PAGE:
One of the other parishioners had brought a non-Catholic friend to Mass. She happily introduced me to her guest. We went into the church together, and sat in the same pew. Because there is Eucharistic Adoration just before daily Mass at this parish, the parishioner pointed to the monstrance and whispered simply and confidently to her friend, "That's Jesus...."
I thought about the newcomer all throughout the Mass; I saw everything through her eyes. And I had so many questions. Why are there pictures of popes everywhere? Why are you praying for Mary's help in front of that "Jesus"? What is that forboding-looking picture (the Black Madonna), and why is it in the middle of the wall instead of "Jesus"? Why are some of these women wearing veils? Are all these candles really necessary?
If I'd been to my first Mass in a less old-fashioned parish (like the one where I grew up), I would have had a different set of questions. Why are these statues so ugly? Do all your churches look like warehouses? If that's the 'presence' of Jesus, why does everyone chat in here? And are all these candles really necessary?
But regardless of the parish, the biggest challenge would come as the faithful knelt and bowed low at the consecration. I imagined a visitor saying to me, "You are an intelligent person in a first-world country. You are going to be a physician, and you are bowing in front of a piece of bread. This is backwards. It's indecent."
I wish I could have had a word with the visitor before she left, but they left right after Mass and I was going to stay for Evening Prayer and meditation. I would have said to her, "don't be distracted by all the candles and statues and pictures."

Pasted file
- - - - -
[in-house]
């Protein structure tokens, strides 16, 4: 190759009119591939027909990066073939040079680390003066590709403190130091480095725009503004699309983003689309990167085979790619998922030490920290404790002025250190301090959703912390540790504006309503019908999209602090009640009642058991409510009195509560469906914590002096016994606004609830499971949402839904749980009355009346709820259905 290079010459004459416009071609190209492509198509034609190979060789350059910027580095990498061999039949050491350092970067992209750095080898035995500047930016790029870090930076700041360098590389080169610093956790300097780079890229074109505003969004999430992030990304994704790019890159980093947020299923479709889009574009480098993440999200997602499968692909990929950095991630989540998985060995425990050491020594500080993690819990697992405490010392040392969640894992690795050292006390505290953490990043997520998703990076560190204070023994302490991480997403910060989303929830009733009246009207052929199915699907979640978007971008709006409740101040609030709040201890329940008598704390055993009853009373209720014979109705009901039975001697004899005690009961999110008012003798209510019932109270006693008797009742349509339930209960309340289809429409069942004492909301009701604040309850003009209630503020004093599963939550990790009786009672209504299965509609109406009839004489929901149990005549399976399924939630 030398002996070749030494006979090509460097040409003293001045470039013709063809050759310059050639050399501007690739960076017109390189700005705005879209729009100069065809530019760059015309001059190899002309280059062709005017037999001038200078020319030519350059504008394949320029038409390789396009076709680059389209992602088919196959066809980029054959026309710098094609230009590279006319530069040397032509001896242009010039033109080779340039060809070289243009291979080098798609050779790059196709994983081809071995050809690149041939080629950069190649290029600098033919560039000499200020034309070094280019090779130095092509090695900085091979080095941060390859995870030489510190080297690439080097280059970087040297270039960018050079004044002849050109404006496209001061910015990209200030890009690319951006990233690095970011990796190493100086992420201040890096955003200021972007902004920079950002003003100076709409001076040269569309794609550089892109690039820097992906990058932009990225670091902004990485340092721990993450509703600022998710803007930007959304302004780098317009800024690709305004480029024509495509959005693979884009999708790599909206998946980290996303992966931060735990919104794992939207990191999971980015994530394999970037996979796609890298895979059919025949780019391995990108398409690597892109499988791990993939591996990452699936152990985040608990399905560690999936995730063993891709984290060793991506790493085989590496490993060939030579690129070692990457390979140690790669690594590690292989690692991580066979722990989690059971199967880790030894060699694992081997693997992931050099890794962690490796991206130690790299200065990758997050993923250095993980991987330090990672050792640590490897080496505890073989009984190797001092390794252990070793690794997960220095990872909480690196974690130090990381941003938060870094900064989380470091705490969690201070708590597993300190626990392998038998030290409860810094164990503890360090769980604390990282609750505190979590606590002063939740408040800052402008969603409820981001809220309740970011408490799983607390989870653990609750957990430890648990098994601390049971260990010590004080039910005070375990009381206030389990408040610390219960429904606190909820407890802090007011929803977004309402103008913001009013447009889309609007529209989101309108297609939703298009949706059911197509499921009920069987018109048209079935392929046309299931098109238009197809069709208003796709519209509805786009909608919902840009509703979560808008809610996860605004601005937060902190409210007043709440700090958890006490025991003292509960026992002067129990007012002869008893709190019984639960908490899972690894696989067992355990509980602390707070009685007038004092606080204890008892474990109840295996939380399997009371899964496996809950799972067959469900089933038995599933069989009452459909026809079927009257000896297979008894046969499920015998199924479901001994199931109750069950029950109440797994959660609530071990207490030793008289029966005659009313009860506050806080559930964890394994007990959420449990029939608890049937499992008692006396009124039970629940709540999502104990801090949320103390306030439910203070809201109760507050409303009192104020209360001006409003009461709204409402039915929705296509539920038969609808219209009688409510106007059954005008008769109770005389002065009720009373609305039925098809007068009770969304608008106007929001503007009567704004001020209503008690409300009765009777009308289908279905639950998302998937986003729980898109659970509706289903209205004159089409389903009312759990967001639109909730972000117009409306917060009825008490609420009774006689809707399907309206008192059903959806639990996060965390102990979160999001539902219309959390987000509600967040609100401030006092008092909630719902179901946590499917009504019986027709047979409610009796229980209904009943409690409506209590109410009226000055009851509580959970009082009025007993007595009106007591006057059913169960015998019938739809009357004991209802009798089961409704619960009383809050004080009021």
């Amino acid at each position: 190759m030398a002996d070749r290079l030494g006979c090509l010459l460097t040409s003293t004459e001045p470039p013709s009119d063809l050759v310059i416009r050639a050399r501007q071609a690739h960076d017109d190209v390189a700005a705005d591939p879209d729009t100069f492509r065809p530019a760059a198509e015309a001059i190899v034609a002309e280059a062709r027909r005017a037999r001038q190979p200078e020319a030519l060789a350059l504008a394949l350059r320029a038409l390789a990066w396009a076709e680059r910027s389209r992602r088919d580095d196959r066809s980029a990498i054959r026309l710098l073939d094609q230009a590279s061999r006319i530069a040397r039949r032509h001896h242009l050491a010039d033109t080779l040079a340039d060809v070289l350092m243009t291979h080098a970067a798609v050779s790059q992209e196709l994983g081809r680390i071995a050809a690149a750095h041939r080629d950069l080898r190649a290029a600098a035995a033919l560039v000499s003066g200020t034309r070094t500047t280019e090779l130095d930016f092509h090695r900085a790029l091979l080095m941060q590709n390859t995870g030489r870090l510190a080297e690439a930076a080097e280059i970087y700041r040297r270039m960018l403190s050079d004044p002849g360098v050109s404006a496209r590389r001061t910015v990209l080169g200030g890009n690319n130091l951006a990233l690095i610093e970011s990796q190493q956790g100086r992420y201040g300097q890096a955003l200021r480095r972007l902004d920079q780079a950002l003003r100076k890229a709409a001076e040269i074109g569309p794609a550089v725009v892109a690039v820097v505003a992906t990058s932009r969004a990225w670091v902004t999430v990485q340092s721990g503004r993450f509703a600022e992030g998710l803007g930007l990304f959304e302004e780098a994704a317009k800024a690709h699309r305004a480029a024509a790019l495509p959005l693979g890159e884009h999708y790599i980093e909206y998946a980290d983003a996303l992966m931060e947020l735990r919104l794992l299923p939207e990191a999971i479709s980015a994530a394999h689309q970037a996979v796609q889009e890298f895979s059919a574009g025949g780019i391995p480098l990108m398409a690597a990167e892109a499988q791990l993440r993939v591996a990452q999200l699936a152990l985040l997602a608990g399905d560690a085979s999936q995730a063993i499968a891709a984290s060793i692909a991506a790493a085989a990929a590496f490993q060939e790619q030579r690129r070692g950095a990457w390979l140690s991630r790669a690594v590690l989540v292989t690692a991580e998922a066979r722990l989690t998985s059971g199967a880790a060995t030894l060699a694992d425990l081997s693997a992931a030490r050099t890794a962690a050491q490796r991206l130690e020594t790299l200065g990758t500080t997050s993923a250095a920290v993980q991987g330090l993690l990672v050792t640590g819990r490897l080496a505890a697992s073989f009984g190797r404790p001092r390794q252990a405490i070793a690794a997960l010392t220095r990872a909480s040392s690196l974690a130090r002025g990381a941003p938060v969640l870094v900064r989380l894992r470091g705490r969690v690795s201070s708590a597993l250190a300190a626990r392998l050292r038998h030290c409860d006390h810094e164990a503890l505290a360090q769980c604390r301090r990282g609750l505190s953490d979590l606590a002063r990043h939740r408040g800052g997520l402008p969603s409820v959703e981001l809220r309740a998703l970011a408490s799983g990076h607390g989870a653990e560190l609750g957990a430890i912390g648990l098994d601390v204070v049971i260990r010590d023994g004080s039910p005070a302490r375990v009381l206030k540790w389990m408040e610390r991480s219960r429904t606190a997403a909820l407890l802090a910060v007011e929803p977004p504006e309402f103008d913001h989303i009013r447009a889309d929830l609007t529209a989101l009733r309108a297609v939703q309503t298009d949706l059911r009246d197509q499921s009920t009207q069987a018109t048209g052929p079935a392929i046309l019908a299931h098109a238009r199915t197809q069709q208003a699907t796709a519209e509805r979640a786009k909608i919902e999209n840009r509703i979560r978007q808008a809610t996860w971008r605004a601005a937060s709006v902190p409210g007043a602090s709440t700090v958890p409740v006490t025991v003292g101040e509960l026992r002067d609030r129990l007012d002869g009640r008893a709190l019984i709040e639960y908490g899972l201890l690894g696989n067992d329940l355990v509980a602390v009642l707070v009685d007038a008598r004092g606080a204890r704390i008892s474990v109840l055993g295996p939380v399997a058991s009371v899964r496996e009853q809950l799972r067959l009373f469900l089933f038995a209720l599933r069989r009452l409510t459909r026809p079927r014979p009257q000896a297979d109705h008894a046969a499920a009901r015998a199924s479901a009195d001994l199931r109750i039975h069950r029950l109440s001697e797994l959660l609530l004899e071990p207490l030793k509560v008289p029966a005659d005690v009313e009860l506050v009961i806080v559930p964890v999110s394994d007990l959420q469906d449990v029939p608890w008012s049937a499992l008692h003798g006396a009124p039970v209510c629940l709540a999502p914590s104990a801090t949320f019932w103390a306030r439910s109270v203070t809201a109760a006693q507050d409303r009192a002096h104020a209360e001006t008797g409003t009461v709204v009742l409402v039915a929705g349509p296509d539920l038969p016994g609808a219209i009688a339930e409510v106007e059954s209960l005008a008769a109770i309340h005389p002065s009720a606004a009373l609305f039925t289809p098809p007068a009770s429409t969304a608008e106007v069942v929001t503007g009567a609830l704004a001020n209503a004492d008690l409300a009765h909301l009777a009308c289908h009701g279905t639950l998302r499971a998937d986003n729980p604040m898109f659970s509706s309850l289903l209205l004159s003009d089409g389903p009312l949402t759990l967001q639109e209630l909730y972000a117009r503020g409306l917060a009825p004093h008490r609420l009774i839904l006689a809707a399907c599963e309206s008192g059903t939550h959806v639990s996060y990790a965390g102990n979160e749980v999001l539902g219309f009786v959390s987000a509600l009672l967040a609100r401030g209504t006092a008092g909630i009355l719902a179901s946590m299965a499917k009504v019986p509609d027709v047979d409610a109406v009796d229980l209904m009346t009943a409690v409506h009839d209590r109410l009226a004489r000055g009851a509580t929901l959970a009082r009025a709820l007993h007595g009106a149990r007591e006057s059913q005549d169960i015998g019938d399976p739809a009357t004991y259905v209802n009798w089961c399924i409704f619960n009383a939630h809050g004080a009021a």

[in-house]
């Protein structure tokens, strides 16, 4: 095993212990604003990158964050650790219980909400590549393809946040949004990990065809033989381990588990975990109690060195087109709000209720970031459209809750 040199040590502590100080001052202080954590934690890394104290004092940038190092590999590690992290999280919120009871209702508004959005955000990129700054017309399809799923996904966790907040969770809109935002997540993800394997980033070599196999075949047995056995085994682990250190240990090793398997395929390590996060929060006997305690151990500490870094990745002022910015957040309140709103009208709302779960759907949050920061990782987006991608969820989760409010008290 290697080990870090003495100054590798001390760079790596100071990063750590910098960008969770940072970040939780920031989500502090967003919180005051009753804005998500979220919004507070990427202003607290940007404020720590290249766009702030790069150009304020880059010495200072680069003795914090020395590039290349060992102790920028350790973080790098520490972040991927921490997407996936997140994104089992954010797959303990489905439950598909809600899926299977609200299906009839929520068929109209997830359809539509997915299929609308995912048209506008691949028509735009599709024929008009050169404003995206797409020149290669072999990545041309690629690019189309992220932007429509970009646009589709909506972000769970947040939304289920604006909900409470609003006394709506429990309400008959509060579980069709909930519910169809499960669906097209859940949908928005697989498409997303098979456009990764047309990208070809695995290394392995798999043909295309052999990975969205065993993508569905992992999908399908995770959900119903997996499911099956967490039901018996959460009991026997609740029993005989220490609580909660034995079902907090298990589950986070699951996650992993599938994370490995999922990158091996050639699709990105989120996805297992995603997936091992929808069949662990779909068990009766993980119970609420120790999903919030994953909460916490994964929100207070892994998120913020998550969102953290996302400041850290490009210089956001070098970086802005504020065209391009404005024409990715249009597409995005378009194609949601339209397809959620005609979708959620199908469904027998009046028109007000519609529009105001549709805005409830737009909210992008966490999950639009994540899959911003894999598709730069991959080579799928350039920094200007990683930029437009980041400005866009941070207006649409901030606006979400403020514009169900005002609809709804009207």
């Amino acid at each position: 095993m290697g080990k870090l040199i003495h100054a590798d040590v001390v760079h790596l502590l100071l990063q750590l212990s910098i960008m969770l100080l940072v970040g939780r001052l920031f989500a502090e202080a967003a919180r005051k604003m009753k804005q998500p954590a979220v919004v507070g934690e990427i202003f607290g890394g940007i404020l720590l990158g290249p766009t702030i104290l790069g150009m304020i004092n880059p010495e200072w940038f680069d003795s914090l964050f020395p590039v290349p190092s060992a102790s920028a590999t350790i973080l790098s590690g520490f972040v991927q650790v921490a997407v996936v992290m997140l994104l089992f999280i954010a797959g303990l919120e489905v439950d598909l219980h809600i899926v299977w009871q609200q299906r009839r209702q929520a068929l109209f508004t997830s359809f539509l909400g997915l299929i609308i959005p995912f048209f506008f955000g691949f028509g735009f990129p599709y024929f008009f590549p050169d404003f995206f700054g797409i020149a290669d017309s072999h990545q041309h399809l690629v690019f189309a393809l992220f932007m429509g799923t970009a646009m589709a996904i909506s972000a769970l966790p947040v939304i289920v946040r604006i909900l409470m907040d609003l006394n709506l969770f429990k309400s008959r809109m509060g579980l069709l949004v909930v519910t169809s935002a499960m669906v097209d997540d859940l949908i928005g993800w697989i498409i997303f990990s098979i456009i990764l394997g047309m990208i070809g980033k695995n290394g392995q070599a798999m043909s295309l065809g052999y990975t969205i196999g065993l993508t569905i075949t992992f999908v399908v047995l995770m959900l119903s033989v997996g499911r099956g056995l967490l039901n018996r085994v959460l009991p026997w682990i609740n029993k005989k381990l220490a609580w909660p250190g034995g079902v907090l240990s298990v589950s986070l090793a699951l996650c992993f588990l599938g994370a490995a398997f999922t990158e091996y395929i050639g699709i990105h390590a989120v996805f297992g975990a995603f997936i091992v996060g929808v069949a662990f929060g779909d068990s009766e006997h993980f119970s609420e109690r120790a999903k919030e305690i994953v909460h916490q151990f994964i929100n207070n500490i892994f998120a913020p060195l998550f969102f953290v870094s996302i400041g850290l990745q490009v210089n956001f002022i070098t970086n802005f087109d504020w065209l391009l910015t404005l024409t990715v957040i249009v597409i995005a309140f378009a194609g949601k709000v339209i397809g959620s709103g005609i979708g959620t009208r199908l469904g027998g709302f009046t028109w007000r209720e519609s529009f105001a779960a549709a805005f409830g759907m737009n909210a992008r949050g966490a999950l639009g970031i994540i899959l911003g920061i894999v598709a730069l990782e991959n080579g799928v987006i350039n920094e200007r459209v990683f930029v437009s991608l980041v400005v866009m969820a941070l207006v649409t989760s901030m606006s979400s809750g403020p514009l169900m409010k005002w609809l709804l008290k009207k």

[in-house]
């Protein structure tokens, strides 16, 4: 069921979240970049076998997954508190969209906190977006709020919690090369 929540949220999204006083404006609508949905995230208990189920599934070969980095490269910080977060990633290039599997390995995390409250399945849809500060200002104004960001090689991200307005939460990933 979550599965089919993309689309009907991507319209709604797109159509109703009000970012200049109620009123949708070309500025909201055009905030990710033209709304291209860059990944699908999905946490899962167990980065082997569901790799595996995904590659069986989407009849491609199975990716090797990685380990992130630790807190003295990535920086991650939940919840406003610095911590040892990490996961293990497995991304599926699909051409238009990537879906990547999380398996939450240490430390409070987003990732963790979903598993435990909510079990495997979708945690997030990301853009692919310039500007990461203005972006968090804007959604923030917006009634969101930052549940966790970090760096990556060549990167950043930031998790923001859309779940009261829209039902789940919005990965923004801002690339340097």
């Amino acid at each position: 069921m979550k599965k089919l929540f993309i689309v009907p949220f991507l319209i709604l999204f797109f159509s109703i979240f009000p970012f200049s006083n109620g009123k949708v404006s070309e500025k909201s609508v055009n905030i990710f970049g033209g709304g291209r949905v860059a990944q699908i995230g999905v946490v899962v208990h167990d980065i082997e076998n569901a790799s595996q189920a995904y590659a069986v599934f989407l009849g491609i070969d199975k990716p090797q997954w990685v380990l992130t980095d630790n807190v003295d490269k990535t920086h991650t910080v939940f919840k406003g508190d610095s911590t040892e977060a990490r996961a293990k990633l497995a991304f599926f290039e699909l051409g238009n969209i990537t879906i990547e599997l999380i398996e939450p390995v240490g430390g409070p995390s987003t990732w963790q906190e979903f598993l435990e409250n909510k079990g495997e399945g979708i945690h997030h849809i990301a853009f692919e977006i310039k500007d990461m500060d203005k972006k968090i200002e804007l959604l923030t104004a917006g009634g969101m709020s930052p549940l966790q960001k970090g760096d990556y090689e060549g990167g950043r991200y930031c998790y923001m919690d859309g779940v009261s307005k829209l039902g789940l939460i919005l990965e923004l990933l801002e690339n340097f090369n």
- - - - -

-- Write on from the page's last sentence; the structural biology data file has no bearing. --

In all my moves, and even the single diocese where I live now, I've seen parishes all over the spectrum between Spartan and Baroque. Some Catholics (like my Cistercian spiritual director) love rough-hewn blocks of stone, representative or primitive statuary, and unfinished wood. Others (like my mother) love filigreed altar rails, marble altars, and stained glass.
But those are all accidents, and the only purpose of all that stuff is to help our stubborn hearts bow to that impossible shock of the Eucharist. "Focus on that little Host," I wanted to tell that visitor, "Everything else in here is for our sake. You could go to another parish if you their architecture or their community helps you more. Or you could just be detached about it. But all this stuff is just to help you fall in love with God. And that," I'd say, pointing to the Host, "is God."